When “Ugly Betty” premiered in 2006, it was unlike anything that had previously been seen on American television. The series, adapted from the Colombian telenovela “Yo Soy Betty, La Fea,” revolved around a Mexican American native of Queens who lands an unlikely job at a fictional Vogue-esque magazine.

Played by “Real Women Have Curves” breakout America Ferrera, Betty — who shows up for her first day of work in a vibrant poncho emblazoned with “Guadalajara,” the name of Mexico’s second-largest city — was prone to being underestimated by her peers. The one-hour dramedy initially suffered the same fate. “Ugly Betty,” which was created by Silvio Horta — who died Tuesday at age 45 in his native Miami, according to multiple outlets — predated the telenovela-inspired “Jane the Virgin” and Hollywood’s heightened attention on on-screen representation.

Even as some media outlets proclaimed it “promising” and “groundbreaking,” many were uncertain about the show’s future and how it would play to a “mainstream” audience. “It’s too much to ask of this mostly guileless, slightly ungainly series that it be another ‘Lost’ or ‘Desperate Housewives’ for ABC this year, so maybe we should watch aloofly, starting tonight,” the New York Times advised in its review of the show’s first season. “Let’s let Betty find her locker and her lunch table, and observe her without asking that she be more than she is.”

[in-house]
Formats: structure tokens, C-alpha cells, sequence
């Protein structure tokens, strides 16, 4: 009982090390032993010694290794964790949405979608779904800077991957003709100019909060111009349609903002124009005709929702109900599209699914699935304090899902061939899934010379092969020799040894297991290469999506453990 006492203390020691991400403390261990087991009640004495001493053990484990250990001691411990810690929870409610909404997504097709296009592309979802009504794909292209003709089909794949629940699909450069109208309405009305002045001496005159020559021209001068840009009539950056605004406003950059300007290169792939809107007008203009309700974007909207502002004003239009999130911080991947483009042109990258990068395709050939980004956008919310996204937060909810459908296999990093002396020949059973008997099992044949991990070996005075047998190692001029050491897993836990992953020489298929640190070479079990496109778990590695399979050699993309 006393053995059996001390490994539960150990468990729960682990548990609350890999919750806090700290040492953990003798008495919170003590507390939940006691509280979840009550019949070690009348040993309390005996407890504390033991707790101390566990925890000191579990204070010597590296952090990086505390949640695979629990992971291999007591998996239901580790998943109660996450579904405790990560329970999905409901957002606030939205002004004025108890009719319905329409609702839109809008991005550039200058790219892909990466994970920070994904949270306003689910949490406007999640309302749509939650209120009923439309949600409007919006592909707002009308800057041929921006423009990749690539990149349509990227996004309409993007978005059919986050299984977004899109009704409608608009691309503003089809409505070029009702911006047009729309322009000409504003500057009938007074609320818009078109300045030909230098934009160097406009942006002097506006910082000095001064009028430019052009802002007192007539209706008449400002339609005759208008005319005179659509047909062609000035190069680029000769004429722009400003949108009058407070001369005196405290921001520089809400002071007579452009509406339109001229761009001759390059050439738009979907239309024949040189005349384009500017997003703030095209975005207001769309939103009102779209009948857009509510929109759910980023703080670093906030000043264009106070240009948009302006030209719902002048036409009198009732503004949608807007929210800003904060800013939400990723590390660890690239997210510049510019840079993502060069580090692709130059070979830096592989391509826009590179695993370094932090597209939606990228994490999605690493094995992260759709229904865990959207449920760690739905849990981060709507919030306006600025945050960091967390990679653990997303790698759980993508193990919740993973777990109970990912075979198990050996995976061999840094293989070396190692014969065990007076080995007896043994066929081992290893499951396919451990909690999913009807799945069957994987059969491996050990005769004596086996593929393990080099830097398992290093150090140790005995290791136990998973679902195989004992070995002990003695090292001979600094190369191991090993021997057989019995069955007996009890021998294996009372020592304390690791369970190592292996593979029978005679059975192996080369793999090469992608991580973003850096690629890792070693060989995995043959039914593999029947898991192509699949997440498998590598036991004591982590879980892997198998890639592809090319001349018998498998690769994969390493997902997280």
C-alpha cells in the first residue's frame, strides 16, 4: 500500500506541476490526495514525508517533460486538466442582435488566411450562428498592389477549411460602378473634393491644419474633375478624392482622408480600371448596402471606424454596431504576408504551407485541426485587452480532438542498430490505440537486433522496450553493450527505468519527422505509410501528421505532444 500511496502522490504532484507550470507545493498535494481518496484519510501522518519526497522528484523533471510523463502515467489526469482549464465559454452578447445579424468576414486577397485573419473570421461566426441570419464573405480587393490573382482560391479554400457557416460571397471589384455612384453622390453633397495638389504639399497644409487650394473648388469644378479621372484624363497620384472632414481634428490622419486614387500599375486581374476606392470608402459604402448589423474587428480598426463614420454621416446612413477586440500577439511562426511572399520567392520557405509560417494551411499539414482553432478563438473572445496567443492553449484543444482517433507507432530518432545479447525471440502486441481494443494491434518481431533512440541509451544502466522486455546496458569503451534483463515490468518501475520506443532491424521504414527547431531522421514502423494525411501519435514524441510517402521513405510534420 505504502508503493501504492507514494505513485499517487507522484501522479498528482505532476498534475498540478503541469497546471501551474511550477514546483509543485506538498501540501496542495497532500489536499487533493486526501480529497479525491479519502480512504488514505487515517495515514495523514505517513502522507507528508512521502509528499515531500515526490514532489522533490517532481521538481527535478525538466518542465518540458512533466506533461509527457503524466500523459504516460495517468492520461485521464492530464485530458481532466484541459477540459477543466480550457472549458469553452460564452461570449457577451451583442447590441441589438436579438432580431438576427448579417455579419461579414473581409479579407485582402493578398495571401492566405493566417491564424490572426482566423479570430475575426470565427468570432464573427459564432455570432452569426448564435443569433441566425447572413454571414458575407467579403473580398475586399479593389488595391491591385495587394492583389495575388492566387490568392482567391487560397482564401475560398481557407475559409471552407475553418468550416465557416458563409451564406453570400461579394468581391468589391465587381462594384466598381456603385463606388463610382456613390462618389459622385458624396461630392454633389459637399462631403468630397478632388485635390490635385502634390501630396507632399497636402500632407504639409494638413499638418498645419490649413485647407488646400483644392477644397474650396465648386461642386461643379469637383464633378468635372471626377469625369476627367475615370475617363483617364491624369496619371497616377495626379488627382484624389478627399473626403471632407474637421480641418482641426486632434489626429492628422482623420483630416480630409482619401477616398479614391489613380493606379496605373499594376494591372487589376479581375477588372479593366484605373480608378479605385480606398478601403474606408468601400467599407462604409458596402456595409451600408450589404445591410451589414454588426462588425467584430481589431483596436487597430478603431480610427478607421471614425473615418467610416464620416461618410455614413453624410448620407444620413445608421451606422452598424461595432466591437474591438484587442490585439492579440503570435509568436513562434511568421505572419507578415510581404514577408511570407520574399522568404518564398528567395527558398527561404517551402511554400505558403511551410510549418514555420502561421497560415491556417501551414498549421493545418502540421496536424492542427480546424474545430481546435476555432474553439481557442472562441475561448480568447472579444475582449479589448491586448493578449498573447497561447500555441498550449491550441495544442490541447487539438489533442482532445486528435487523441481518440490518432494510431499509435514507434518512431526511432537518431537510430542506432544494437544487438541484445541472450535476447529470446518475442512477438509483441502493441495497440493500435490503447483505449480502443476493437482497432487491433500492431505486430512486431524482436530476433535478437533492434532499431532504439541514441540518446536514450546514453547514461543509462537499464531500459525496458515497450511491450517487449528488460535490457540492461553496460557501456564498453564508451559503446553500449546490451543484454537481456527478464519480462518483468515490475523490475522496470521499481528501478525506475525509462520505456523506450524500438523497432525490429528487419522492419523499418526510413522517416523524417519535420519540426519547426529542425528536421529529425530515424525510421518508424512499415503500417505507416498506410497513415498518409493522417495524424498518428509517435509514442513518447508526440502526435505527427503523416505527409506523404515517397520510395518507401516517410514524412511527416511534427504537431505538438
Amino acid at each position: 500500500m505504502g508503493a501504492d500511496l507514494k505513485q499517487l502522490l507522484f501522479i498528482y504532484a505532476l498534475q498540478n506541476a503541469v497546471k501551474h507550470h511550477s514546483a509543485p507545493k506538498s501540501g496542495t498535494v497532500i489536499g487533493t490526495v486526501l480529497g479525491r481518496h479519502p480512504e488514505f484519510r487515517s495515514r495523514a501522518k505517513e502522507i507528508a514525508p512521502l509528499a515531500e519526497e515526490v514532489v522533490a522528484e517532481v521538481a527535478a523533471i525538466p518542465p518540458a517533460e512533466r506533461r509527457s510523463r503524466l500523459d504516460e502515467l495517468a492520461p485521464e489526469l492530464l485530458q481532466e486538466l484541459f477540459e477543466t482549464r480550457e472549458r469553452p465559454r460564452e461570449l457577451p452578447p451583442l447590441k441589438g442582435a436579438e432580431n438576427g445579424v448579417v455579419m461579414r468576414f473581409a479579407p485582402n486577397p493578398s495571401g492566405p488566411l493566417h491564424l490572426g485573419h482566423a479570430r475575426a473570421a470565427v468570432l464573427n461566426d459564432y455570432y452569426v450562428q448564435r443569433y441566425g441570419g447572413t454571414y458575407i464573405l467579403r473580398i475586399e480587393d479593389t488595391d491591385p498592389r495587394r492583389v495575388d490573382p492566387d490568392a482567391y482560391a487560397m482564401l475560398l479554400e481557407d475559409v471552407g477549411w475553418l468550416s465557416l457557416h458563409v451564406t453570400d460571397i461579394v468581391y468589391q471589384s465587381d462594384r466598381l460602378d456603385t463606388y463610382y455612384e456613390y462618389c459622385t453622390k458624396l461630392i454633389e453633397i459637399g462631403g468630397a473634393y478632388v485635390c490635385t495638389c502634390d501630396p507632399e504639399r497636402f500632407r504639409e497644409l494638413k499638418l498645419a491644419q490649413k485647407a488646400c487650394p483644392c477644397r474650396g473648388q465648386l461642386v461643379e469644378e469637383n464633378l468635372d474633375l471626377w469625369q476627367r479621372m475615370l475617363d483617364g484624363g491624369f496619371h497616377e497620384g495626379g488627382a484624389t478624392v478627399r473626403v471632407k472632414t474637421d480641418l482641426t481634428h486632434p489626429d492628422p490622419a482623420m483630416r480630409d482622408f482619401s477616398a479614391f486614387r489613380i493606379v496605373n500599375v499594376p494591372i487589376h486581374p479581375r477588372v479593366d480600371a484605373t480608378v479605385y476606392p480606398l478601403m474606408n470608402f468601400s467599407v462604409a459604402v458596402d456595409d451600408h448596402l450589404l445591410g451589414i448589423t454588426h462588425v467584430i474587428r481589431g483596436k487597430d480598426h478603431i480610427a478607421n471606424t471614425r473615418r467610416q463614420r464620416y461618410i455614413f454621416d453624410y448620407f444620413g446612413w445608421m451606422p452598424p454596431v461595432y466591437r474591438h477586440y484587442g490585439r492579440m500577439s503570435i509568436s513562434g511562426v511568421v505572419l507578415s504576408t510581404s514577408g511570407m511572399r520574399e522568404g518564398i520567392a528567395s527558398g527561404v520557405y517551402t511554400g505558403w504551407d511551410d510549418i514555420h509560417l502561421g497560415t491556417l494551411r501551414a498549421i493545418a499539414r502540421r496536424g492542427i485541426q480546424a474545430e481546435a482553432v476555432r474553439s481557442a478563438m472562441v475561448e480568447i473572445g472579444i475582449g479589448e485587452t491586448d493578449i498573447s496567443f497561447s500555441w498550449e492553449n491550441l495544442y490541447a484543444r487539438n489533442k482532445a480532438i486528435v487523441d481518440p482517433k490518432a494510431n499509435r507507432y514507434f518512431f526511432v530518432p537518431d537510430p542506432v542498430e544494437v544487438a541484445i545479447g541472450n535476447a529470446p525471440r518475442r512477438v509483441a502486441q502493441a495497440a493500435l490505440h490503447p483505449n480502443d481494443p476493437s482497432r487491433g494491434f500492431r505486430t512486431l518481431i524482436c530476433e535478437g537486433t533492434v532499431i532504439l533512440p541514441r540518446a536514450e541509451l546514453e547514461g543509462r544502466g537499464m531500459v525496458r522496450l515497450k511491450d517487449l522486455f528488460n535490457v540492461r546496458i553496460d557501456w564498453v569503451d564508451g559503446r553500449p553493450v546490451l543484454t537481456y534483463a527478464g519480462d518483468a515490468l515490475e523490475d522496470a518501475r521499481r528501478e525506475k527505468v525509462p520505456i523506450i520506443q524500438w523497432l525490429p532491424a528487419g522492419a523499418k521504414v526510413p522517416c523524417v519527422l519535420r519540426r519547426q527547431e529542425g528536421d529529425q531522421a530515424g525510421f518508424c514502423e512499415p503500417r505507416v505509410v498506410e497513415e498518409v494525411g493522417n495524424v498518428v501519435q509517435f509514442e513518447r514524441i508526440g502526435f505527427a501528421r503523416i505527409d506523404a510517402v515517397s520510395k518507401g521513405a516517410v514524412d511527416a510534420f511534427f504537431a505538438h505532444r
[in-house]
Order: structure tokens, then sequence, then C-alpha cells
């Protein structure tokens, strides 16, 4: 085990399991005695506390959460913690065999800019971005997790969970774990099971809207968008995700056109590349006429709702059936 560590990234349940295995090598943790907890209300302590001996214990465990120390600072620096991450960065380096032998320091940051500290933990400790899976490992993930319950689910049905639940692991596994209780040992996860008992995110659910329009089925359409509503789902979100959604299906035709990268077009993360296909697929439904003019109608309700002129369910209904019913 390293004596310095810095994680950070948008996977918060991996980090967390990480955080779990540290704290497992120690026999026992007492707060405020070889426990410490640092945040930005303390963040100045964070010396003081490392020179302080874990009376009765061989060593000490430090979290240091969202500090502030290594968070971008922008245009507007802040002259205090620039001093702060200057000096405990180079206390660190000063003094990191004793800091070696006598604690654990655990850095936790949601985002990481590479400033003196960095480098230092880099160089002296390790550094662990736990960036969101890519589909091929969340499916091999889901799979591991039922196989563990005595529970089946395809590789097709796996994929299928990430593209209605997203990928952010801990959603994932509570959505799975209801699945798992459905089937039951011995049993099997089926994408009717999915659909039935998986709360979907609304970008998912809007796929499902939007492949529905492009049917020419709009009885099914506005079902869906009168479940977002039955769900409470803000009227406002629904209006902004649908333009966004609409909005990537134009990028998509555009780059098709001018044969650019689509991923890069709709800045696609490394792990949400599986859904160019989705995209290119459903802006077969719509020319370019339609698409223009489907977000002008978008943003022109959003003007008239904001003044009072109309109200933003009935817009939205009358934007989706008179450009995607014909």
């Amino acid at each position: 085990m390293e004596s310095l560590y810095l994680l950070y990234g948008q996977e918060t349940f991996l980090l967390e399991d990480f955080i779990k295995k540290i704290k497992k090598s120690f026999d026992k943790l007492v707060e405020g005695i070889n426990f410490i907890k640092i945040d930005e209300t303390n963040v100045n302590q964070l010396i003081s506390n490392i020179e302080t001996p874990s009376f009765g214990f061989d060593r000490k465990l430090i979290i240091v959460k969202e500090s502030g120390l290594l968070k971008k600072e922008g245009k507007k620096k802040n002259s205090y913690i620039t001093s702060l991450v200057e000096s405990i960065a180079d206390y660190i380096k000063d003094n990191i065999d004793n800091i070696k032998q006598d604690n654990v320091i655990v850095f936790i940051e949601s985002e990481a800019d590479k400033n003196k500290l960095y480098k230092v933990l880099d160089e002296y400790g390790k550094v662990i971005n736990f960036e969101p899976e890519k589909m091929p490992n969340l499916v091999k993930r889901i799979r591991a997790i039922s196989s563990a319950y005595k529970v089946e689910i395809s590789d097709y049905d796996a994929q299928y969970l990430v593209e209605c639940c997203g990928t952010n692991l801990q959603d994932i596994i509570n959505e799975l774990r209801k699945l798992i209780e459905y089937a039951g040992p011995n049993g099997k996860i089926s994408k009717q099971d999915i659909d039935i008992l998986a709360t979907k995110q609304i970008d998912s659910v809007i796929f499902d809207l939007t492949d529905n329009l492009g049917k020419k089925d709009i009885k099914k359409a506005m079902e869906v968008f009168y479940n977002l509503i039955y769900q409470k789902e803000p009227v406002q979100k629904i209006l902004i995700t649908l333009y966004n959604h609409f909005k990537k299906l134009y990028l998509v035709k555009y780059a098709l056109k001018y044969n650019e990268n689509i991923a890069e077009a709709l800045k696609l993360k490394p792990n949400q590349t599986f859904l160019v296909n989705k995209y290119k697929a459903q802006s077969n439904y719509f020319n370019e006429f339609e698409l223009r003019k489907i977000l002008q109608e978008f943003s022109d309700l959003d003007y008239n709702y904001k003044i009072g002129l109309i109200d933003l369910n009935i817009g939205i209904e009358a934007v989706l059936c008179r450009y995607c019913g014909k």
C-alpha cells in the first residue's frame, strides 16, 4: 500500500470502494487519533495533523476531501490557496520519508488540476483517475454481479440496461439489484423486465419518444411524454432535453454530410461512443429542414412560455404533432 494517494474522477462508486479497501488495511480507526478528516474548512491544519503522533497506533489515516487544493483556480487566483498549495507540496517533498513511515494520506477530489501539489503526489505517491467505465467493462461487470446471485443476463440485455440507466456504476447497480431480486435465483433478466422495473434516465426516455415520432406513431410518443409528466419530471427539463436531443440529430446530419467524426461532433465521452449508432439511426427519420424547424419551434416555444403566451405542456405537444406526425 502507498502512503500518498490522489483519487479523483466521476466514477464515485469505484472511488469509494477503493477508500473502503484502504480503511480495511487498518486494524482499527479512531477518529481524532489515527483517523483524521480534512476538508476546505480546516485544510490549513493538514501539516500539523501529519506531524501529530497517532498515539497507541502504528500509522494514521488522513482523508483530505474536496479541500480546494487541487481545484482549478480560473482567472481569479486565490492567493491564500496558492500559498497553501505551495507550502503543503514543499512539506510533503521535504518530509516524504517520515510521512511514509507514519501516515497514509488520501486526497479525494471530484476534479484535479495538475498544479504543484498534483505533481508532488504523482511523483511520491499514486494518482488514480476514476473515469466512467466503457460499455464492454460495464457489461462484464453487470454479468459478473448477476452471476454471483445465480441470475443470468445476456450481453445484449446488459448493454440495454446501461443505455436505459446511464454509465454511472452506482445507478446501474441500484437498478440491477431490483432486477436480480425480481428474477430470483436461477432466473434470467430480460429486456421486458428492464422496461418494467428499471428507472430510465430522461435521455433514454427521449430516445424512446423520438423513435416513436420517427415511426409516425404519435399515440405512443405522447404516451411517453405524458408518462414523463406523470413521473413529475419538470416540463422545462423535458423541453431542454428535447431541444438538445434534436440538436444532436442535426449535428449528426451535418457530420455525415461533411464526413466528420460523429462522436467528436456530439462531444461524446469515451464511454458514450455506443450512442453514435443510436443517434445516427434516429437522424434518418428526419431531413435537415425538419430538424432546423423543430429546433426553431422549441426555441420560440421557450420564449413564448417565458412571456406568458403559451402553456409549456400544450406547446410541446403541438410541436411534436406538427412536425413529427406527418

But “Ugly Betty” quickly gained a devoted fan base, thanks to its plucky heroine, a reliably hilarious ensemble cast — editrix Wilhelmina Slater (Vanessa Williams) and sassy fashion assistants, Marc St. James (Michael Urie) and Amanda Tanen (Becki Newton), among them — and a healthy dose of sharp wit. About halfway through Season 1, the ABC comedy would prove just how much Betty Suarez resonated with viewers. In January 2007, “Ugly Betty” won the Golden Globe for best TV comedy, beating out “Entourage,” “Weeds,” “The Office” and, ahem, “Desperate Housewives.”

“Like a lot of its characters and a lot of us up here right now, this show is an immigrant,” the show’s creator, Silvio Horta, said as he accepted the honor with the cast and crew — including Ferrera and executive producer Salma Hayek — smiling behind him. “Betty is a testament to the American Dream, and the American Dream is, in fact, alive and well — and within reach of anyone in the world who wants it.”

As a first-generation Cuban American, Horta was deeply familiar with that dream. It was an experience he infused into the beloved series, which ran for four seasons before its 2010 finale. “Betty is first-generation Latino American, like myself, trying to straddle two new worlds,” Horta told TV Week ahead of the show’s premiere.

Ferrera won best actress in a TV series musical or comedy at the 2007 Golden Globes, where she proclaimed “it’s such an honor to play a role that I hear from young girls on a daily basis how it makes them feel worthy and lovable and that they have more to offer the world than they thought.”